Bankruptcies have dropped significantly across Whatcom County, but at least one local expert believes financial health remains poor for many residents.
Last year 620 Whatcom County bankruptcies were filed, according to data from the U.S. Bankruptcy Court Western District in Seattle. That's down 16.6 percent compared to the previous year and is the lowest annual total since 2008. The peak year during this economic downturn came in 2010, when 808 local bankruptcies were filed.
The drop in bankruptcies has little to do with economic improvement and more to do with bankruptcies not being a good option for the people who haven't already filed for the protection, said Tom Lester, a Bellingham bankruptcy lawyer at Lester & Hyldahl.
"Unfortunately I'm seeing more people who really have nothing to protect, so bankruptcy doesn't make sense for them," Lester said.
He said one issue is the lack of jobs. While the unemployment rate is dropping and some jobs are being added in Whatcom County as well as the state, Lester said he's seeing a significant number of people who have given up looking for work and are no longer counted in the unemployment statistics. Ironically, an uptick in the unemployment rate could be a sign the economy is recovering, because it would indicate more discouraged workers are re-entering the job market.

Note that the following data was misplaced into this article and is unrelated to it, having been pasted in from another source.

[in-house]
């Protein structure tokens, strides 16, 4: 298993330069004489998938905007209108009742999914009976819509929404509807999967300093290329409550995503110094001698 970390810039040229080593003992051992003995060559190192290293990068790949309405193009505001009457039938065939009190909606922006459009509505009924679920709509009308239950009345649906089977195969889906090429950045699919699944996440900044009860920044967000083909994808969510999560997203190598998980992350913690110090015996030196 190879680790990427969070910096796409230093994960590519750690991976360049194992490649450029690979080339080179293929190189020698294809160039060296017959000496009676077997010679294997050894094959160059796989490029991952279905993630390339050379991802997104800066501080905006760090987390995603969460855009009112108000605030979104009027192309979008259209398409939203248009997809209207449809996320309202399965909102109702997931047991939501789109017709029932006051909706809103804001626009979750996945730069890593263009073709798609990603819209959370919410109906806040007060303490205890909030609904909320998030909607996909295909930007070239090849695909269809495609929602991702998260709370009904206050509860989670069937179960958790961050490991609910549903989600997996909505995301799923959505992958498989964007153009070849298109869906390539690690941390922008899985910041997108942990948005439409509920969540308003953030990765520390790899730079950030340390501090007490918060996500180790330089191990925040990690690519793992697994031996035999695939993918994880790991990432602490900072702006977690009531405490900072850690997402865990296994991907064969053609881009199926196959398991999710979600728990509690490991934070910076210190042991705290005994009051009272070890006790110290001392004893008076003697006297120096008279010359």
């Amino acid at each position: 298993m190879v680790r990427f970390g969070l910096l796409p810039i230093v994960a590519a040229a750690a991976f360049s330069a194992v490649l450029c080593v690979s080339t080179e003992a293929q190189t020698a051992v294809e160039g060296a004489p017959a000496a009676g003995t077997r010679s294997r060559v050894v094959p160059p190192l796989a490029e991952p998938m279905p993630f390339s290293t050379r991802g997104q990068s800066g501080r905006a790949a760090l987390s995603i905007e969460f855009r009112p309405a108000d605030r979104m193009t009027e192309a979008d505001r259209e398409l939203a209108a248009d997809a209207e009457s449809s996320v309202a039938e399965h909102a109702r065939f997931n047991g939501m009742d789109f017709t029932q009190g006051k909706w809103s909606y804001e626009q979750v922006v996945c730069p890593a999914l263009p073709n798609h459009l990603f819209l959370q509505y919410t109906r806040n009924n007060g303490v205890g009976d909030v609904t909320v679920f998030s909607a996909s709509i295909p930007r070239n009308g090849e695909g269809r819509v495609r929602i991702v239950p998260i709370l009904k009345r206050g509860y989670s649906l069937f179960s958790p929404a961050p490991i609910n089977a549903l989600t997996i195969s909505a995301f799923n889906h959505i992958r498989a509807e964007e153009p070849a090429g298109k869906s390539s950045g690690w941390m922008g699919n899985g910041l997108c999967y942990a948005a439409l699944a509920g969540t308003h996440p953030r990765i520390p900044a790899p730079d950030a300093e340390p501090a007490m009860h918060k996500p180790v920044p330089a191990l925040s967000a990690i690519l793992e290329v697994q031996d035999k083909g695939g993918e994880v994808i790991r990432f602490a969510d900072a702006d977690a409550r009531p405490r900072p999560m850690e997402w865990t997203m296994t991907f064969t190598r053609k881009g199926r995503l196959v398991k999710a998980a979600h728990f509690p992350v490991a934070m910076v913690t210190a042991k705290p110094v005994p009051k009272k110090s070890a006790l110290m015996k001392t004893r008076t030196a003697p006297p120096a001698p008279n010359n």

If the job market improves, Lester said that could mean an uptick in bankruptcy filings because people in bad financial shape that were previously unemployed will have a source of income that needs protection.
He said current bankruptcy filings tend to be from the middle and upper class, because they were able to survive longer without filing for protection.
One other trend Lester is seeing is an increase in bankruptcies from people saddled with too much student loan debt. He said typically the client is someone who has been in the job market for 10 or 15 years and just can't pay off the loans at their current income level. Given the increase in college loan debt in recent years, Lester expects this problem to increase.
"I think we're just beginning to see the tip of the iceberg," Lester said. "I'm hopeful that this is an issue that Congress will address."
The drop in bankruptcy filings is a trend that took place across Western Washington. In the Seattle and Tacoma courts, 17,879 filings were made in 2012, a 10.6 percent drop compared to 2011. The number of business bankruptcies in Western Washington also dropped significantly to 717, down from 985 in 2011.